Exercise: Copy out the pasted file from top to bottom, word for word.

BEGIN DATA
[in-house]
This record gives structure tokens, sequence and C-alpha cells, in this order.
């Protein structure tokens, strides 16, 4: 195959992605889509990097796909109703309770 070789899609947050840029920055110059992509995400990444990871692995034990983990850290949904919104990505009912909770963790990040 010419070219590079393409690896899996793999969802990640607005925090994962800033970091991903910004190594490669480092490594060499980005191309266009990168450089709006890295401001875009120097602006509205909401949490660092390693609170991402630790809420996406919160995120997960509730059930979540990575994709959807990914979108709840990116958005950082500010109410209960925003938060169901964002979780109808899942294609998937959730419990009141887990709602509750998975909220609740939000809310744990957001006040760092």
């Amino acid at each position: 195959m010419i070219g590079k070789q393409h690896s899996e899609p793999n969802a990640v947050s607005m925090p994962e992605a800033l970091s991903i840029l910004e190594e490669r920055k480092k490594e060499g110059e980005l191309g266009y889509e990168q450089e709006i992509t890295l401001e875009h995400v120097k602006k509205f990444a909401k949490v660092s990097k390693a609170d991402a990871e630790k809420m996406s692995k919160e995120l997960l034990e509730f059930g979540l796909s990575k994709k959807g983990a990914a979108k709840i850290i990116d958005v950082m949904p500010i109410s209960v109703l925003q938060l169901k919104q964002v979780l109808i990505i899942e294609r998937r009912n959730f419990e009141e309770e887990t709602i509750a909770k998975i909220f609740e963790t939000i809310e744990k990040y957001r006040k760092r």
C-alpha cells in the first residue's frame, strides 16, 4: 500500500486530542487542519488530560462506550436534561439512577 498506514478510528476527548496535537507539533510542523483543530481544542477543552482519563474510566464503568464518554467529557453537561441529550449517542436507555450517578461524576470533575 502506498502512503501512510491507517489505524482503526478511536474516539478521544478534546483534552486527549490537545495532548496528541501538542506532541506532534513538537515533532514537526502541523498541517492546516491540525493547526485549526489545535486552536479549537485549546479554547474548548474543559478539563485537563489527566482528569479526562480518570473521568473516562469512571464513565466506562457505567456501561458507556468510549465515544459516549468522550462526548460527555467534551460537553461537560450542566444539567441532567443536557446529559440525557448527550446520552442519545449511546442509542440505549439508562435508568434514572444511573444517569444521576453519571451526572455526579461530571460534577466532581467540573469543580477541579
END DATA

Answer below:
[in-house]
This record gives structure tokens, sequence and C-alpha cells, in this order.
């Protein structure tokens, strides 16, 4: 195959992605889509990097796909109703309770 070789899609947050840029920055110059992509995400990444990871692995034990983990850290949904919104990505009912909770963790990040 010419070219590079393409690896899996793999969802990640607005925090994962800033970091991903910004190594490669480092490594060499980005191309266009990168450089709006890295401001875009120097602006509205909401949490660092390693609170991402630790809420996406919160995120997960509730059930979540990575994709959807990914979108709840990116958005950082500010109410209960925003938060169901964002979780109808899942294609998937959730419990009141887990709602509750998975909220609740939000809310744990957001006040760092």
């Amino acid at each position: 195959m010419i070219g590079k070789q393409h690896s899996e899609p793999n969802a990640v947050s607005m925090p994962e992605a800033l970091s991903i840029l910004e190594e490669r920055k480092k490594e060499g110059e980005l191309g266009y889509e990168q450089e709006i992509t890295l401001e875009h995400v120097k602006k509205f990444a909401k949490v660092s990097k390693a609170d991402a990871e630790k809420m996406s692995k919160e995120l997960l034990e509730f059930g979540l796909s990575k994709k959807g983990a990914a979108k709840i850290i990116d958005v950082m949904p500010i109410s209960v109703l925003q938060l169901k919104q964002v979780l109808i990505i899942e294609r998937r009912n959730f419990e009141e309770e887990t709602i509750a909770k998975i909220f609740e963790t939000i809310e744990k990040y957001r006040k760092r």
C-alpha cells in the first residue's frame, strides 16, 4: 500500500486530542487542519488530560462506550436534561439512577 498506514478510528476527548496535537507539533510542523483543530481544542477543552482519563474510566464503568464518554467529557453537561441529550449517542436507555450517578461524576470533575 502506498502512503501512510491507517489505524482503526478511536474516539478521544478534546483534552486527549490537545495532548496528541501538542506532541506532534513538537515533532514537526502541523498541517492546516491540525493547526485549526489545535486552536479549537485549546479554547474548548474543559478539563485537563489527566482528569479526562480518570473521568473516562469512571464513565466506562457505567456501561458507556468510549465515544459516549468522550462526548460527555467534551460537553461537560450542566444539567441532567443536557446529559440525557448527550446520552442519545449511546442509542440505549439508562435508568434514572444511573444517569444521576453519571451526572455526579461530571460534577466532581467540573469543580477541579